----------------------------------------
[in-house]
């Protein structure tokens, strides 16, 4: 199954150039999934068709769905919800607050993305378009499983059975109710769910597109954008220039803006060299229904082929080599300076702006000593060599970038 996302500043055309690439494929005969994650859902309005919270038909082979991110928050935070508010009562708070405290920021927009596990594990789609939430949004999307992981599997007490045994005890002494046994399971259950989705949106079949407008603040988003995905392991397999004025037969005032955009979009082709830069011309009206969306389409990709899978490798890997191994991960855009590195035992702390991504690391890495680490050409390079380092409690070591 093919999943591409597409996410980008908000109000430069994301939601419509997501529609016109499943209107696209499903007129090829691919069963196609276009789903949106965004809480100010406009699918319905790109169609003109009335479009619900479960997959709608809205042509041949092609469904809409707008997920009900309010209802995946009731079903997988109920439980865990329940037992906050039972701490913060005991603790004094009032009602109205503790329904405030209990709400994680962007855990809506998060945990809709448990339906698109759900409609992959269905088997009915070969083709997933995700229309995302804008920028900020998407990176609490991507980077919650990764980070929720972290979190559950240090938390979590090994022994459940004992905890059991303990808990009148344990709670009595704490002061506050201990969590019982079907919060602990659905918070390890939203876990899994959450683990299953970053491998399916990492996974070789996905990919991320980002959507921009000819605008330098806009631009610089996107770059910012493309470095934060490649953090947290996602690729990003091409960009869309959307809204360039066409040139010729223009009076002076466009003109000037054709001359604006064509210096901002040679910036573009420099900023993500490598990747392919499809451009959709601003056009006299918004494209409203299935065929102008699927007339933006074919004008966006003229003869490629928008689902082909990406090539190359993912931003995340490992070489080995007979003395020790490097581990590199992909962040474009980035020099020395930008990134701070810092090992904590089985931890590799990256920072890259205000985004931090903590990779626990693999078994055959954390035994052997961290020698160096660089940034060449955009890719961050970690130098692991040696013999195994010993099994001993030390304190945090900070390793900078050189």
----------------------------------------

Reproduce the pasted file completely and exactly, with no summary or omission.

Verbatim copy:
[in-house]
């Protein structure tokens, strides 16, 4: 199954150039999934068709769905919800607050993305378009499983059975109710769910597109954008220039803006060299229904082929080599300076702006000593060599970038 996302500043055309690439494929005969994650859902309005919270038909082979991110928050935070508010009562708070405290920021927009596990594990789609939430949004999307992981599997007490045994005890002494046994399971259950989705949106079949407008603040988003995905392991397999004025037969005032955009979009082709830069011309009206969306389409990709899978490798890997191994991960855009590195035992702390991504690391890495680490050409390079380092409690070591 093919999943591409597409996410980008908000109000430069994301939601419509997501529609016109499943209107696209499903007129090829691919069963196609276009789903949106965004809480100010406009699918319905790109169609003109009335479009619900479960997959709608809205042509041949092609469904809409707008997920009900309010209802995946009731079903997988109920439980865990329940037992906050039972701490913060005991603790004094009032009602109205503790329904405030209990709400994680962007855990809506998060945990809709448990339906698109759900409609992959269905088997009915070969083709997933995700229309995302804008920028900020998407990176609490991507980077919650990764980070929720972290979190559950240090938390979590090994022994459940004992905890059991303990808990009148344990709670009595704490002061506050201990969590019982079907919060602990659905918070390890939203876990899994959450683990299953970053491998399916990492996974070789996905990919991320980002959507921009000819605008330098806009631009610089996107770059910012493309470095934060490649953090947290996602690729990003091409960009869309959307809204360039066409040139010729223009009076002076466009003109000037054709001359604006064509210096901002040679910036573009420099900023993500490598990747392919499809451009959709601003056009006299918004494209409203299935065929102008699927007339933006074919004008966006003229003869490629928008689902082909990406090539190359993912931003995340490992070489080995007979003395020790490097581990590199992909962040474009980035020099020395930008990134701070810092090992904590089985931890590799990256920072890259205000985004931090903590990779626990693999078994055959954390035994052997961290020698160096660089940034060449955009890719961050970690130098692991040696013999195994010993099994001993030390304190945090900070390793900078050189």